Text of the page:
Columban Center for Advocacy and Outreach Blog Center

The Human Consequences of Typhoon Haiyan, One Year Later

Scott Wright, Director
A Philippine resident sits outside of his home in the aftermath of Super Typhoon Haiyan. November 15, 2013.

A Philippine resident sits outside of his home in the aftermath of Super Typhoon Haiyan. November 15, 2013.

One year ago, November 8 – 11, 2013, Typhoon Haiyan devastated the Philippines, a country in which Columbans have worked since 1929. At that time, Columban Fr. Pat O’Donoghue remarked: “I have experienced a number of calamities here in the Philippines . . . but never anything of this magnitude. It is beyond description in terms of its severity, extent and human suffering.” Six thousand people lost their lives as a result of the typhoon.

In the wake of such a tragedy, the General Council of the Columbans issued a moving statement: “We see this latest environmental disaster as yet another example of the growing devastation caused by human induced Climate Change which has far reaching impacts, including increased migration, violence and poverty around the world.”

What can we learn from this human tragedy?

One lesson is that there really are no truly “natural” disasters. We are becoming increasingly aware of the ways humans contribute to these disasters, and the consequences as well weigh heavily on real human lives. Scientific evidence points to global warming and climate change as a cause leading to the increased frequency and intensity of tropical storms such as Typhoon Haiyan.

Another lesson, and just as significant, is that it is the poor who are most vulnerable to natural disasters and their consequences – leading to increased migration, violence and poverty.

Last year alone, more than 5.8 million people lost their homes in the Philippines due to natural disasters, including 4.1 million displaced by Typhoon Haiyan. And this tragedy is not confined to the Philippines, but world-wide. According to a 2014 study released by the Norwegian Refugee Council, “Natural disasters displaced three times as many people as war last year – even as 2013 was a horrific year for conflict – with 22 million people driven out of their homes by floods, hurricanes, and other hazards.” The study added, “Scientists predict a rise in such extreme weather events in a future under climate change.”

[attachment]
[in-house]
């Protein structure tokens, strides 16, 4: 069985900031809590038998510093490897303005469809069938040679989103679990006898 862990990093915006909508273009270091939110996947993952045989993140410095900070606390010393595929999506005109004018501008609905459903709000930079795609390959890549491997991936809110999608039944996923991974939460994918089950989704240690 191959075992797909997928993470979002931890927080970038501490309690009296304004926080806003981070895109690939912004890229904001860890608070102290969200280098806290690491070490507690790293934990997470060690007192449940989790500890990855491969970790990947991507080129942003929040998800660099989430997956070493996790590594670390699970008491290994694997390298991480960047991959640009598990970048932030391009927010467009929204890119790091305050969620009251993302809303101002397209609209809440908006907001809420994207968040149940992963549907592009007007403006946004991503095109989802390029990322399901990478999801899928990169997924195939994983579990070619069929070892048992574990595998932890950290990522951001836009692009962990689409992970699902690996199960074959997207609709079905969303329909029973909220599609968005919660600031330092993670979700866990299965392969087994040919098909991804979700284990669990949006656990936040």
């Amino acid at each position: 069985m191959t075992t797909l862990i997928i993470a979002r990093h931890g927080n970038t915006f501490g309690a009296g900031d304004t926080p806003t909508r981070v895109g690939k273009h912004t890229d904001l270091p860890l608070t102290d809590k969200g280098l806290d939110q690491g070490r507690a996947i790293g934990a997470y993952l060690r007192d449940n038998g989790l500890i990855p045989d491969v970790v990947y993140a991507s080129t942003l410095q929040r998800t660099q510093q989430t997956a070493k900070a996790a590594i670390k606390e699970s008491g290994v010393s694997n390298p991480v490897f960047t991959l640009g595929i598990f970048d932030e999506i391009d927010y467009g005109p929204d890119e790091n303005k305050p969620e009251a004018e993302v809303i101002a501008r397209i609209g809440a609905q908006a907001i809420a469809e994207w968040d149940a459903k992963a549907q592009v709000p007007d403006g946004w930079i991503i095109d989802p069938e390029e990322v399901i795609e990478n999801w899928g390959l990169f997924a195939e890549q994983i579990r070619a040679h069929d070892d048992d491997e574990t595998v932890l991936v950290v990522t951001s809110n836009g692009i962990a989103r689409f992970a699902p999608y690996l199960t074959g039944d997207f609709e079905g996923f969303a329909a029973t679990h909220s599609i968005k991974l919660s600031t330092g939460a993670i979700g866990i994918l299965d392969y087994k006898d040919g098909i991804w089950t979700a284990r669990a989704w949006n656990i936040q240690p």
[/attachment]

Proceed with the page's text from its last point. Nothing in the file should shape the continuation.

Ellen Teague, a Columban coworker in the United Kingdom, recently contributed to a study on Conflict and Climate Change. The study concludes: “Environmental degradation associated with climate change has caused food and water shortages, migration of peoples, and economic losses. These in turn raise tensions in the regions where they occur…. The movement of millions of environmental refugees, such as those displaced by natural disasters and rising sea levels, means more potential for conflict.”

In addition to increased migration and conflict, natural disasters linked to climate change have a devastating economic impact on the poor. In the seven weeks following Typhoon Haiyan, the Philippine government spent $1 billion paying foreign debts, while a little more than $100 million had been pledged by international donors for relief work. By the end of 2014, the government will have spent another $8.8 billion in debt payments. Much of this debt was incurred during the corrupt military dictatorship of Ferdinand Marcos in the 1970s and 1980s. But it is the poor who continue to pay the debt in terms of lost investment in health, education, and dignified housing – and disaster relief and reconstruction.

Pope Francis in The Joy of Gospel reminds us that “the majority of our contemporaries are barely living from day to day, with dire consequences.” “Masses of people find themselves excluded and marginalized.” He challenges us to turn away from “a globalization of indifference” and instead to cultivate solidarity and “a feeling of compassion at the outcry of the poor, weeping for other people’s pain,” so that we may take responsibility for one another.

Mary Robinson, the former President of Ireland and current advocate for climate justice, adds: “We need to change our habits in the rich world about how we consume, how we produce, how we talk about growth. And young people are very good at understanding this. I am very encouraged and in fact the one thing that gives me hope is the way that young people can make a difference.”

That was the hopeful message that the 350,000 people at the People’s Climate March in New York conveyed to the world, a march in which Columban coworkers from Peru and the United States participated. What specifically can we do? As Conflict and Climate Change suggests: We can build a clean, green economy; we can stop investing in fossil fuels; we can deliver on our promises and protect the poorest; and we can act fair and fast for a global agreement on climate.